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Anticipating that the economy will be better than last year for the industry, a majority of construction firms plan to expand their payrolls in 2018. But their optimism is tempered by concern over a growing shortage of skilled workers.
That’s according to a survey released today by Associated General Contractors of America and Sage Construction and Real Estate, which surveyed more than 1,000 firms nationwide.
“Construction firms appear to be very optimistic about 2018 as they expect demand for all types of construction services to continue to expand,” says Stephen E. Sandherr, the association’s CEO.
Three quarters of construction firms that were surveyed say they plan to expand their payrolls in 2018 because they believe economic conditions will remain strong as tax rates and regulatory burdens fall.
“This optimism applies to both private and public-sector construction demand, perhaps reflecting current economic conditions and increasingly more business-friendly regulatory environment and expectations that the Trump Administration will finally deliver on its promise to boost infrastructure investments,” Sandherr says.
But even as contractors plan to increase their head counts, according to the survey, there are hurdles.
“Despite the overall optimistic outlook, the construction industry faces a number of significant challenges this year,” the CEO points out. “Top among those challenges are the growing workforce challenges that have made it difficult for the vast majority of firms to find and hire qualified workers.”
An overwhelming majority of firms surveyed – 82 percent – said they expect it will either remain difficult or even become harder to recruit and hire qualified workers in 2018. That’s up from 76 percent of firms that expected that challenge last year.
The survey reports that 78 percent of firms report they are currently having a hard time finding qualified workers to hire – compared to 73 percent at the beginning of 2017.
“Even as they cope with worker shortages, firms continue to be worried about how decisions made in Washington, as well as in state capitols, are impacting their operations,” Sandherr said in a conference call with editors.
“And despite strong demand, competition for workers poses challenges to firms’ bottom lines.”
The deepening shortage in skilled operators, mechanics, carpenters and other workers has spurred the industry to step up efforts to recruit potential workers, even while they’re still in high school, and to offer training programs.
For example, the Nevada chapter of Associated General Contractors of America is now in the preconstruction phase for a 1,200-square-foot classroom that will feature Caterpillar’s newly released Large Wheel Loader Simulator System as a tool to enable students to get a realistic training experience.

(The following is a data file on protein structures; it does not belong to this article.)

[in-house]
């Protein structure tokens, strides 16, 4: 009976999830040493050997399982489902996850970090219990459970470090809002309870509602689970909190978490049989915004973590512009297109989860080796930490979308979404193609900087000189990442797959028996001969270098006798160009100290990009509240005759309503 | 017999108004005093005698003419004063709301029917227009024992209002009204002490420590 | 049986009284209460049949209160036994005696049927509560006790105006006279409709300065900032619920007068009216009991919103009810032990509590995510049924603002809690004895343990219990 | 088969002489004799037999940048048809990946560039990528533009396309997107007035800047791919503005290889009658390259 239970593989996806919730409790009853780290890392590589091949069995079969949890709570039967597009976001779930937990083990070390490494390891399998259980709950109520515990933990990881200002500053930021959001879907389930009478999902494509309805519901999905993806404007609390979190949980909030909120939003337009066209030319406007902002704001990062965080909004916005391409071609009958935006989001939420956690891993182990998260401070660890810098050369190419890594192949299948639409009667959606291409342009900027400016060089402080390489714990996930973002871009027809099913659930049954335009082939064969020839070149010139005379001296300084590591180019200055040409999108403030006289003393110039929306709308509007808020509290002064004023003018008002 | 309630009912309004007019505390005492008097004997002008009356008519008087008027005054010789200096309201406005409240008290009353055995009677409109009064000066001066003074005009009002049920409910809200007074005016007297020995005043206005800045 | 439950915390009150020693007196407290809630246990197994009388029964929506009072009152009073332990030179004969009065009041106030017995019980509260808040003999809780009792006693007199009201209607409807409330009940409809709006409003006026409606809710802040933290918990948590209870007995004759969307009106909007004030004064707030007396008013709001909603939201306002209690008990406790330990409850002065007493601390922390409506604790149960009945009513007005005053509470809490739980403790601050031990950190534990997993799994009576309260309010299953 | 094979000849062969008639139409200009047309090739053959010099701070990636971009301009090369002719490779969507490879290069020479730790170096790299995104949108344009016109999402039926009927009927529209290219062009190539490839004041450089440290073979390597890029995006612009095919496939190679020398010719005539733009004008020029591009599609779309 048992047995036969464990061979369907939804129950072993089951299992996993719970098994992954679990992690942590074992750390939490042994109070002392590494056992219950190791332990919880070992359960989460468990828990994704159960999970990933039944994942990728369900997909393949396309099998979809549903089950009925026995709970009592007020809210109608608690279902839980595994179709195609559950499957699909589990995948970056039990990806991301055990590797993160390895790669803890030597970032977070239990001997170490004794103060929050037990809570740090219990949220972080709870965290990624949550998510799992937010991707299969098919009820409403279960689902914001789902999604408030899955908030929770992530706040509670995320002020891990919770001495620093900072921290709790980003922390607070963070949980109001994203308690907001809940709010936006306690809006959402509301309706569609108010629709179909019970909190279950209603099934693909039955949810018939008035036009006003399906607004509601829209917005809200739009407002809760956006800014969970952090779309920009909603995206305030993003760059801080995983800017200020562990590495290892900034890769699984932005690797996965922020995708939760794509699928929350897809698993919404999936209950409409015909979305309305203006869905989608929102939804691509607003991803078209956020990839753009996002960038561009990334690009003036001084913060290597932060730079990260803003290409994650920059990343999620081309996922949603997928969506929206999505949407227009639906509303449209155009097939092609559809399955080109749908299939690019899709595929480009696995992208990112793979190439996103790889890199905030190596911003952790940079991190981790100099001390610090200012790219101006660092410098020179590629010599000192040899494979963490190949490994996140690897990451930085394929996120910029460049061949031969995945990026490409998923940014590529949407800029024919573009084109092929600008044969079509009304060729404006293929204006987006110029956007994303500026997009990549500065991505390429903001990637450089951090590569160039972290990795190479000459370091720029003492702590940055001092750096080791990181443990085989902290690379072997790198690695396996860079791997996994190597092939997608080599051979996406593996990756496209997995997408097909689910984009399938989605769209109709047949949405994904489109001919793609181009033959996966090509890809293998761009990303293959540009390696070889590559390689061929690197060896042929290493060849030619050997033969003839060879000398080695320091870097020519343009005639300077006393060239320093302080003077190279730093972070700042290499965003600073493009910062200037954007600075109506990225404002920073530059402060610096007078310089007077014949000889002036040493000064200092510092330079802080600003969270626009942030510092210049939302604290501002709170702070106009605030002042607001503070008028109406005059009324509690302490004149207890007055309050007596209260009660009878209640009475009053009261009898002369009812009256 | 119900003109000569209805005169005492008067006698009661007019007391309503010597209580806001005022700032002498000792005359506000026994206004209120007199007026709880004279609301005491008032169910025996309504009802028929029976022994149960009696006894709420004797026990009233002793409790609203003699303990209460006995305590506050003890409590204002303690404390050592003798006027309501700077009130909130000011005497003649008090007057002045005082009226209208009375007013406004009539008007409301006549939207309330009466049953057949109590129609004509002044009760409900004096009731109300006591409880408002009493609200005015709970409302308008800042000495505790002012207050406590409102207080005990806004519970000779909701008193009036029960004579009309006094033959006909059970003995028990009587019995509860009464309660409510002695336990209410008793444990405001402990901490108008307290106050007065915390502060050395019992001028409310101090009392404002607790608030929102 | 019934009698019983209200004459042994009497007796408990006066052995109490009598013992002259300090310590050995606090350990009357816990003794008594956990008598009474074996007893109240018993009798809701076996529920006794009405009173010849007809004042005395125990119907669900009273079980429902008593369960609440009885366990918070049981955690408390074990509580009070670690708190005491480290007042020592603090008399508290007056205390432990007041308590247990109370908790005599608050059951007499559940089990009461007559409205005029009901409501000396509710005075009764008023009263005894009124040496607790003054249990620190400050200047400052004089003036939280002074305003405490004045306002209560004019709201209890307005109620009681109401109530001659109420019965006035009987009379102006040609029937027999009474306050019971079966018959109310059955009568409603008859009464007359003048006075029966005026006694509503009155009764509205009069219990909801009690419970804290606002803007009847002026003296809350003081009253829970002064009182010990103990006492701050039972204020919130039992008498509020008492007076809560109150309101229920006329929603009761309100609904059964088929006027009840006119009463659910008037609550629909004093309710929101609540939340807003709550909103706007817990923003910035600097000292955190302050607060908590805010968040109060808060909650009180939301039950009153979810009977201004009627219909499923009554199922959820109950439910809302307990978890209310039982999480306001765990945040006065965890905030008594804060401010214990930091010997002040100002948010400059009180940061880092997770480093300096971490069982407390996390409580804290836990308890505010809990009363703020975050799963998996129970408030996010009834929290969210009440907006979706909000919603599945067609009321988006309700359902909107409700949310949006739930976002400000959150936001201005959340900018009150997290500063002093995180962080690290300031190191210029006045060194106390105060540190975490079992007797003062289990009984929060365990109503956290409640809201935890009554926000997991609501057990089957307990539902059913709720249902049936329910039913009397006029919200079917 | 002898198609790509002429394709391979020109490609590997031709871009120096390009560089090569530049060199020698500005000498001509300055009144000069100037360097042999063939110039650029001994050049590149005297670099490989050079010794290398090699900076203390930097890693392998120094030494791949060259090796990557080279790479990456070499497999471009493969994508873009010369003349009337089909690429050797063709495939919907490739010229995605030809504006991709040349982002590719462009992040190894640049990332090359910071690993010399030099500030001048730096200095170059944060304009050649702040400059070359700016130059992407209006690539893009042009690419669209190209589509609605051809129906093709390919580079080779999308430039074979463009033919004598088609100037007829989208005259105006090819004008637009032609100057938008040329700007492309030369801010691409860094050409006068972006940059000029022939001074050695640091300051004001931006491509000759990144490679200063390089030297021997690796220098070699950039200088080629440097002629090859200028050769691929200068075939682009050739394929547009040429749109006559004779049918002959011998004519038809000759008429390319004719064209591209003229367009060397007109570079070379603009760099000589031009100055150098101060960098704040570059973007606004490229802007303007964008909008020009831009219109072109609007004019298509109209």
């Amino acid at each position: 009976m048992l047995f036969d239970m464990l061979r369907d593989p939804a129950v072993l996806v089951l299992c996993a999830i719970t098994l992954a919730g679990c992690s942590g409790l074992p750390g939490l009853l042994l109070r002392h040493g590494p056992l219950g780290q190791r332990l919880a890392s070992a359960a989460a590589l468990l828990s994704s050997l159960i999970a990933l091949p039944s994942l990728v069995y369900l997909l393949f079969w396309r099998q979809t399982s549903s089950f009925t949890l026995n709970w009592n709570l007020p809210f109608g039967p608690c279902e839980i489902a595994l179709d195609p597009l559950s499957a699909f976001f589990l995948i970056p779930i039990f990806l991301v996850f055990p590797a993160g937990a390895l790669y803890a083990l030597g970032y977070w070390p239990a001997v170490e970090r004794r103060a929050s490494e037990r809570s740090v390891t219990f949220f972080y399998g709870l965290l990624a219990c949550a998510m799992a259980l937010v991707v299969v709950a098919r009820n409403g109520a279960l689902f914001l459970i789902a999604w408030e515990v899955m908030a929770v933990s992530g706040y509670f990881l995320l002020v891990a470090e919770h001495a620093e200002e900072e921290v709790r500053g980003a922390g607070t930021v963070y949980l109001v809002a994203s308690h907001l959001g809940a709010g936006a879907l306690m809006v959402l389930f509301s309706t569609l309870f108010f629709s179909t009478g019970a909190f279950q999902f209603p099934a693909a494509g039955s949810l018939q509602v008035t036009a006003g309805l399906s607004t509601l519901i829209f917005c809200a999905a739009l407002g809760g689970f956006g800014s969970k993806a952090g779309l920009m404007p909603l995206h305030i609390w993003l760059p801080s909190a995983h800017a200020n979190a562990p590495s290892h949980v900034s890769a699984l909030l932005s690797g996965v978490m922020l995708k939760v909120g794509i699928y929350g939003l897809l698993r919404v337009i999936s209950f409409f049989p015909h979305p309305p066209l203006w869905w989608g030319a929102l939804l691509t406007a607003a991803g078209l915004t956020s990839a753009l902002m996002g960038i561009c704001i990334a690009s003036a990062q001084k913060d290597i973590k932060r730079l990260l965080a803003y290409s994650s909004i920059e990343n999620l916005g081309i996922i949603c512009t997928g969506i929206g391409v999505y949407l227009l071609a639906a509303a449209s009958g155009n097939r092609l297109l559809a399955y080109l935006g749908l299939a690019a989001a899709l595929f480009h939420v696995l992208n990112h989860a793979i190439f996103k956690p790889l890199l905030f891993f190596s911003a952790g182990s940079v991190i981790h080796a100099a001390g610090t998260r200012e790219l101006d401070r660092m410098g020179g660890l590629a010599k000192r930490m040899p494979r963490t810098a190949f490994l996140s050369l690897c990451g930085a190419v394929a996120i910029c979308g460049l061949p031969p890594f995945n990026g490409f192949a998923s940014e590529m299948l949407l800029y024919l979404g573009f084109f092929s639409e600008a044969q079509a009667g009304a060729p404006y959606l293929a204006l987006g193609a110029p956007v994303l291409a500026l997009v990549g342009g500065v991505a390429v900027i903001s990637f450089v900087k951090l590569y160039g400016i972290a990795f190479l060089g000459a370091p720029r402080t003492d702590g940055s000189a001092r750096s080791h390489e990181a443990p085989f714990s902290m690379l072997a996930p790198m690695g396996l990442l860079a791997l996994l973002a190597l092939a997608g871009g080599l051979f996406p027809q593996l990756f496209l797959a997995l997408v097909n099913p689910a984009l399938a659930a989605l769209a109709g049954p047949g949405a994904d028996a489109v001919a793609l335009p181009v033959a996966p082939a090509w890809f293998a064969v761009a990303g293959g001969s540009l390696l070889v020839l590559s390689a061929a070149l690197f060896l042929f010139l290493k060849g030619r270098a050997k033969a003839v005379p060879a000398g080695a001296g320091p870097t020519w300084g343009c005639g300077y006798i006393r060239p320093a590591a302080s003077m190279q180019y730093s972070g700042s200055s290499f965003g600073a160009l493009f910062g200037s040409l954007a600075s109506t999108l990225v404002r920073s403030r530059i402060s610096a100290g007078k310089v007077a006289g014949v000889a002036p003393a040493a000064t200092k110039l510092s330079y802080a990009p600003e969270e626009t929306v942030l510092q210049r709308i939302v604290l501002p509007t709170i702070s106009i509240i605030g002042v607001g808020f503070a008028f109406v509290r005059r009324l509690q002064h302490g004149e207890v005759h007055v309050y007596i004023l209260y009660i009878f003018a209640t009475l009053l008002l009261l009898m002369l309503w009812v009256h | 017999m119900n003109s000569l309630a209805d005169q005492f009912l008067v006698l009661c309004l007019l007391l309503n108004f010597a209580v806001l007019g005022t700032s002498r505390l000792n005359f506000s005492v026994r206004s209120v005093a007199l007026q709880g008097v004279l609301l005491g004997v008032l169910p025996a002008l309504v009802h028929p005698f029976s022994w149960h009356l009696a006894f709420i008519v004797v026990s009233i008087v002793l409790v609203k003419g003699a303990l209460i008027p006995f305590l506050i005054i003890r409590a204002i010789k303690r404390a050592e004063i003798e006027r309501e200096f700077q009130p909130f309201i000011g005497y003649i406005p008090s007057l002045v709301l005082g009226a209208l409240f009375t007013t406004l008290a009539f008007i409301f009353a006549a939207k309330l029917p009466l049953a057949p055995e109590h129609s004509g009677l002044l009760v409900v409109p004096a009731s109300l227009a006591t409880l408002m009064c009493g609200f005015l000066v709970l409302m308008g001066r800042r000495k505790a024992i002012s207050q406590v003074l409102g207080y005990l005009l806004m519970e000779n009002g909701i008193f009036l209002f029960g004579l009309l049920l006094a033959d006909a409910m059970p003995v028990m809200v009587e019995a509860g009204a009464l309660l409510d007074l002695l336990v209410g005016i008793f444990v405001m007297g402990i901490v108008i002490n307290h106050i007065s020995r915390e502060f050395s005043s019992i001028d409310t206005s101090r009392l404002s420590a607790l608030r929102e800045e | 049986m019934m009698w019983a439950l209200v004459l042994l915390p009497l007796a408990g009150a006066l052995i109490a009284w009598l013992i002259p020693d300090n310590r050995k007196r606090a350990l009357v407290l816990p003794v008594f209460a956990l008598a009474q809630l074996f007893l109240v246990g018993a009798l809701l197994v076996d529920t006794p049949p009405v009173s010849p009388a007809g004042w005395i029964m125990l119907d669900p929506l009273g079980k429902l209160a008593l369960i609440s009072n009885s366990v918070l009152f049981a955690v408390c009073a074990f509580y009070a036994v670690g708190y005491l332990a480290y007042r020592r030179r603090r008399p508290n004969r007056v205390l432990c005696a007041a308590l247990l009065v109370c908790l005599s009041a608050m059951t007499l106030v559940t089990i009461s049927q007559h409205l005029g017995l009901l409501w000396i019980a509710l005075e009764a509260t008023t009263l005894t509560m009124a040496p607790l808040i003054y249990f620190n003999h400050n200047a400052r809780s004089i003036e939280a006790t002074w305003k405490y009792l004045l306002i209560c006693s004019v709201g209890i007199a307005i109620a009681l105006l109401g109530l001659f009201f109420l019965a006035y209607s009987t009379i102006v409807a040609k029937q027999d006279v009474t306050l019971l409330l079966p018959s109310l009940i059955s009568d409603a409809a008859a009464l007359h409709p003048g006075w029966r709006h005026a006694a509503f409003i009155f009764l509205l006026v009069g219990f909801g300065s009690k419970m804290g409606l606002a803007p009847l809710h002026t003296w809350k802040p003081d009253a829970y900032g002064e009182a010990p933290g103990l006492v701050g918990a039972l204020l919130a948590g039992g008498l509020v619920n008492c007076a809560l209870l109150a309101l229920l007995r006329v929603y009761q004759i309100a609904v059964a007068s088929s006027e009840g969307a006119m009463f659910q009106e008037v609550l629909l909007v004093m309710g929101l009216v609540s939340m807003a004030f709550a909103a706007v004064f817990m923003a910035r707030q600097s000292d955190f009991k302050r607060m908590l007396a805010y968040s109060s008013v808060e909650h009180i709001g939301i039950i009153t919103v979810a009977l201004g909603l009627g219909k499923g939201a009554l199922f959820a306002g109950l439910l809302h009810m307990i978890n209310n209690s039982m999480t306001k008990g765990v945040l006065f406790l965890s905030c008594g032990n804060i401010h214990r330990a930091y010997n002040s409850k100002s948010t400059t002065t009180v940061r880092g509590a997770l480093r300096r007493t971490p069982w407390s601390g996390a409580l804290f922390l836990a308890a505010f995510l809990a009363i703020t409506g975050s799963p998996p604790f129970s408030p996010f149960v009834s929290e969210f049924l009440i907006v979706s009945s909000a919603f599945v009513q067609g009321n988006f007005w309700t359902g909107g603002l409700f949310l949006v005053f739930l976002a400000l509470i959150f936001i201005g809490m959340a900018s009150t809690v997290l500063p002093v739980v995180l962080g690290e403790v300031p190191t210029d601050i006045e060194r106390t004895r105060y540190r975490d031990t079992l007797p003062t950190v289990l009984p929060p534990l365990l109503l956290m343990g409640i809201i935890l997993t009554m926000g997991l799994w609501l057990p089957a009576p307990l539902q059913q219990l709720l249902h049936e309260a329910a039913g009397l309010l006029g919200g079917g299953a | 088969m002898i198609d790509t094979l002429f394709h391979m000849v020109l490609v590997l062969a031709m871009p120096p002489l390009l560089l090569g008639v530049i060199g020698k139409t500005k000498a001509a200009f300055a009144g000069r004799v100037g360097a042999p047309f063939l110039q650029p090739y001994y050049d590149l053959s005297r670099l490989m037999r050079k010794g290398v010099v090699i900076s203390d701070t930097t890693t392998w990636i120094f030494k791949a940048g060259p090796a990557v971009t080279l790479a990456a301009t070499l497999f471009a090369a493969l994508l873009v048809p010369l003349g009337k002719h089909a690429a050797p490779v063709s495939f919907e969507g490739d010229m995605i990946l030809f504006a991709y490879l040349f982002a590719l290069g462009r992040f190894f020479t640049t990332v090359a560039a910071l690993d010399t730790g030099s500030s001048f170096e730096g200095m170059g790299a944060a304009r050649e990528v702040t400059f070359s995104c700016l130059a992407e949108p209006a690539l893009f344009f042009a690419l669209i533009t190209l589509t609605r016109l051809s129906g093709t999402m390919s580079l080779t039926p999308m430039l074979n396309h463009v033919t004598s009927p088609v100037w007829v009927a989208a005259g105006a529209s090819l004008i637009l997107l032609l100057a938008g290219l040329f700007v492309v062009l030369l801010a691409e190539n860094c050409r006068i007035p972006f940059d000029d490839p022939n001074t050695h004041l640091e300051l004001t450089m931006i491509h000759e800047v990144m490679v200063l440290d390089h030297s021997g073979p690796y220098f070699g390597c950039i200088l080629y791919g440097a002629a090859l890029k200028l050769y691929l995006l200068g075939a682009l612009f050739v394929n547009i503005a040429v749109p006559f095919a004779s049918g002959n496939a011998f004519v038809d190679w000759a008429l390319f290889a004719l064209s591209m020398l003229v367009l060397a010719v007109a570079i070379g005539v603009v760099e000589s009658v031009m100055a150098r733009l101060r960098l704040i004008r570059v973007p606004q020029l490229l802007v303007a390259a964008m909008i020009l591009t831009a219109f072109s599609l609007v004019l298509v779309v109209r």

Officials with Sage say that firms appear to be embracing information technology to help address workforce shortages and tight competition.
“Increased competition for projects is driving contractors to advance their use of not only building information modeling, but cloud technologies,” says Jon Witty, vice president and general manager for Sage Construction and Real Estate, North America.
“This is particularly evident in the use of cloud-based mobile solutions on the job sites, where contractors are using mobile software for daily field reports, field access to customer and job information, employee time tracking and approval and the sharing of drawings, photos and documents.”
Half of all the firms surveyed say they currently spend one percent or more of their revenue on information technology, up from 47 percent reporting that a year ago.
And now, 43 percent of respondents report they will increase their information technology investments in 2018 compared to the last year.
Sandherr says the association will continue to lead efforts to encourage new federal, state and local measures to rebuild the pipeline for recruiting and preparing the next generation of construction professionals.
The association remains committed to working with the Trump Administration officials to help identify regulations that can be improved and others that can be removed.
“In other words, as long as federal officials continue to work to boost infrastructure investments, reduce regulations and support workforce development,” Sandherr says, “2018 will be a strong year for the construction industry.”
Ken Simonson, chief economist at The Associated General Contractors of America, reports that 53 percent of firms surveyed expect growth and only nine percent expect a decrease.
That equates to a “net positive reading” for all types of construction hitting 44 percent – the highest yet recorded in the decade in which the surveys have asked contractors about their outlook, according to Simonson.
Contractors are most optimistic about the private office market segment, with a 22 percent net positive reading.
For further details on the segments, as well as state-by-state numbers, see the report, Expecting Growth to Continue: The 2018 Construction Industry Hiring and Business Outlook.